Thirty years ago, Julie McElrath was a medical resident in Charleston, South Carolina, seeing young patients with rare illnesses, unusual forms of pneumonia or cancer, typically only seen in the elderly with weakened immune systems.
“We were trying to care for these people but we didn’t know what they had,” McElrath said. What they had was AIDS. The epidemic had emerged.
Three decades later, McElrath is one of the world’s leading scientists searching for what many believe is the best, perhaps only, hope of ending the pandemic. A vaccine.
“I do think a vaccine is what we will ultimately need,” she said. Recent studies that have shown that treatment can prevent spreading the infection to others is tremendous news, she said, but the logistics and expense of making that happen are daunting.
Today, in her Seattle lab, the HIV Trials Network operated by the Fred Hutchinson Cancer Research Center, she and her colleagues will open precious vials containing white blood cells collected from thousands of Thai research volunteers.
Not that long ago, many had given up on ever finding a vaccine against HIV.
Then, in late 2009, the Thai Prime-Boost vaccine trial (technically known as RV 144) stunned the skeptics, well, okay, almost everybody, by demonstrating that a vaccine could prevent infection. It wasn’t enough protection, but it was protection.
“It gave us hope that this was possible,” McElrath said.
The Thai study – the largest HIV vaccine trial ever done, with 16,000 enrollees — was the first ever to show HIV infection could be prevented. The problem is that it was only about 30 percent protection (not enough to be deemed useful, though this is debated) and it wasn’t at all clear how the vaccine worked.
To make things even more complex, the Thai government hadn’t collected quite enough blood samples to allow scientists to do the standard battery of tests aimed at identifying the specific immune system response that protected against the invading virus. I wrote in greater detail about some of the glitches in the Thai vaccine trial in 2010, as a freelancer, which you can read in this report.
As a result of the lack of adequate sampling (which may have been due to the fact that few really expected this trial to work?), there had been a tussle within the scientific community about how best – and who best – to study these precious samples of blood and plasma.
The fact that McElrath’s lab in Seattle was selected speaks for itself.
“We want to see if there was something unique about the antibodies elicited from the vaccine,” she said. They plan to have results by next fall, to present at the International AIDS Vaccine meeting in Bangkok.
The difficulty in finding a vaccine against HIV stems from the unique nature of this virus, which invades and attacks the very immune system cells that are typically boosted by vaccines to protect against flu, measles or other infectious diseases. McElrath’s job, searching these blood cells for signs of some immune system needle-in-the-haystack, will be difficult.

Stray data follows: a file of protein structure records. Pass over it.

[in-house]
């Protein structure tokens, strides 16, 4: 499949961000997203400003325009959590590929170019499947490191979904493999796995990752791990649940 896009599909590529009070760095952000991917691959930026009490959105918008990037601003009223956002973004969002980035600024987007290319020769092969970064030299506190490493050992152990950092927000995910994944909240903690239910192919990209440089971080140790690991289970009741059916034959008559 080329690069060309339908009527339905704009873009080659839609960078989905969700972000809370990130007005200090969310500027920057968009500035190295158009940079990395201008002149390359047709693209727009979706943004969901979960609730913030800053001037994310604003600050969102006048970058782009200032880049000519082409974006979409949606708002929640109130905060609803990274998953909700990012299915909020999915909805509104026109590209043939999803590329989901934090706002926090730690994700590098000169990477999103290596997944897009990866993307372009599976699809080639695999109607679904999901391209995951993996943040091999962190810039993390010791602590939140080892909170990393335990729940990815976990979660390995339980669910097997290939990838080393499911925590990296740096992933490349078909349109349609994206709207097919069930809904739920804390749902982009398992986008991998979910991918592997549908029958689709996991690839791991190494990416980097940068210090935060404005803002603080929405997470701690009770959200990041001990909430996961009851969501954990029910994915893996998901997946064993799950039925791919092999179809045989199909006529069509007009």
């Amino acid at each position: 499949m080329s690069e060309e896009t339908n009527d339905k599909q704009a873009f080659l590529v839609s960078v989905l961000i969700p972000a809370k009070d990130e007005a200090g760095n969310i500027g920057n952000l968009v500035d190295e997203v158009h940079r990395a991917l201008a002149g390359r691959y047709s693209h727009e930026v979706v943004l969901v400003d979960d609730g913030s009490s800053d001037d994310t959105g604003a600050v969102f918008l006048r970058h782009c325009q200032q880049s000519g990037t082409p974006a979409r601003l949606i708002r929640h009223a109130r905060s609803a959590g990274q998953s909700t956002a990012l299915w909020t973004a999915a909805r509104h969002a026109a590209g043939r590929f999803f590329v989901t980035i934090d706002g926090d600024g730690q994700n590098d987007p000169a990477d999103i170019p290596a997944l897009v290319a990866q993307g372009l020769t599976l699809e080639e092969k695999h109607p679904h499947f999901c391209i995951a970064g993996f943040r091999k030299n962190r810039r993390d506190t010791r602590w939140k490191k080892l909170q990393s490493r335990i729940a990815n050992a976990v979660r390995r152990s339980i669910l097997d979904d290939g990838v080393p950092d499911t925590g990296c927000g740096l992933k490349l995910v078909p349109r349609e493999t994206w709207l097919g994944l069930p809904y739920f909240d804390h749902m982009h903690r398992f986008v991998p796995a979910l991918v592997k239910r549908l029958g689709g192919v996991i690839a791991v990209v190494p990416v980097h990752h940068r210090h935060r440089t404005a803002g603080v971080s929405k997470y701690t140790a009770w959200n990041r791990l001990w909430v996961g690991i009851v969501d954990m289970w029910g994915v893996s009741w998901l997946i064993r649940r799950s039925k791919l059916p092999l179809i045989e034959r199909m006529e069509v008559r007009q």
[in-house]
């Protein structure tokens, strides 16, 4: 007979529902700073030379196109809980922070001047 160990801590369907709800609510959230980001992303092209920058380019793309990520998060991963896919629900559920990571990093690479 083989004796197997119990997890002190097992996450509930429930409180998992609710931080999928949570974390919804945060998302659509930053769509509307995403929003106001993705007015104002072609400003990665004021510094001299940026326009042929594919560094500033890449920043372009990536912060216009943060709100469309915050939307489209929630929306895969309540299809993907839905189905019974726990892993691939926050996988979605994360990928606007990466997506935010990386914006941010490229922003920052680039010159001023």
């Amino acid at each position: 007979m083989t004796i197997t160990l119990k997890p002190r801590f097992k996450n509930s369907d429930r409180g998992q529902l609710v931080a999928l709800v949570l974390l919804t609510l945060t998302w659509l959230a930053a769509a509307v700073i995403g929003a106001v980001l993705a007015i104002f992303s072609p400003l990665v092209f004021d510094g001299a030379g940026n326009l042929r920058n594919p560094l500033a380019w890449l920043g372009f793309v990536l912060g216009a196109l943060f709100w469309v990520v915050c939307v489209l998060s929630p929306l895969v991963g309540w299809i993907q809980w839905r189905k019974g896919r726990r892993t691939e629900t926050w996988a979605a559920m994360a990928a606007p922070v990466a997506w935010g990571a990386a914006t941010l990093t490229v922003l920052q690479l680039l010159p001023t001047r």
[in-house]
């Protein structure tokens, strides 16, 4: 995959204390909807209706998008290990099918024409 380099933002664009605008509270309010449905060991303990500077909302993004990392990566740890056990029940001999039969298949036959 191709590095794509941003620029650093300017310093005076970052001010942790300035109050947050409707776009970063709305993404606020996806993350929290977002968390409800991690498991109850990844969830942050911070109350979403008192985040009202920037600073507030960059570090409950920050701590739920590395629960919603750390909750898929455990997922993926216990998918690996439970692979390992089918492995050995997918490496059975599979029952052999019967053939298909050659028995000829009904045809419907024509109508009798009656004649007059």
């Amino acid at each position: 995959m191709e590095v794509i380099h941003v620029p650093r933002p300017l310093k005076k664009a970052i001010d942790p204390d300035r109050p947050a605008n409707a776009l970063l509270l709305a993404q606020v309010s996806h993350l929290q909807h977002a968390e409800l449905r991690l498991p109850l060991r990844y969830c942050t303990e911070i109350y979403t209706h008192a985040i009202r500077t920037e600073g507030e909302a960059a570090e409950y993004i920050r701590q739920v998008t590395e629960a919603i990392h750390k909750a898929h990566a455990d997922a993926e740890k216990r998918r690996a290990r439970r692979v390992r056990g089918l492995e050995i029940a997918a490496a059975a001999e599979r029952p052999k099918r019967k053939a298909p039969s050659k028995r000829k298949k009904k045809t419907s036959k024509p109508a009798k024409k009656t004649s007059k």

But even if the scientific analyses don’t reveal an obvious target for an AIDS vaccine, plans are already underway to repeat a version of the Thai prime-boost vaccine approach in Thailand and in South Africa.
“That’s all being discussed right now,” McElrath said. For a variety of reasons, she noted, it won’t be possible to identically repeat the historic Thai vaccine trial.
“To begin with, it would require too many people and take too long,” she said. That’s why it’s so important for scientists to home in on the immune system signals (called “correlates of protection” or “correlates of immunogenicity”) that could help focus these next vaccine trials.
Despite progress made in reducing the rate of new HIV infections and the findings indicating that early treatment can prevent infection, the pandemic is still massive and spreading.
McElrath’s colleagues at the HIV Trials Network are also advocating a new approach to testing vaccines called “adaptive clinical trial design.” Used in cancer research, AIDS expert and now Fred Hutch president Larry Corey is one of the world’s leading proponents of this attempt to streamline vaccine research.
“The idea is to pick up the pace, evaluate and get results more quickly,” McElrath said. “I think it’s a good approach.”
It is not without its risks and downsides, which could include either missing more subtle signs of efficacy or side effects. But there is little question Seattle is home to many leading efforts aimed at finding an effective HIV vaccine.
The Bill & Melinda Gates Foundation is the leading private contributor to this effort and could also be credited more broadly with reinvigorating the AIDS vaccine research field, going back to one its initial grants in the 1990s to the International AIDS Vaccine Initiative. The foundation has also upset a lot of AIDS vaccine researchers lately, by deciding to put all its well-endowed eggs in the Thai trial basket rather than continue to fund a diversity of strategies.
A lot of hope now rests on the efforts of McElrath and her colleagues, as well as the other scientific teams investigating the Thai blood and plasma samples. It’s right now difficult to imagine a world with an AIDS vaccine, a world freed from this massive killer – a world free of AIDS.
But, for scientists like McElrath, it is now more imaginable than ever.
“I think we’re in a pretty good place right now,” she said. “I’m hopeful.”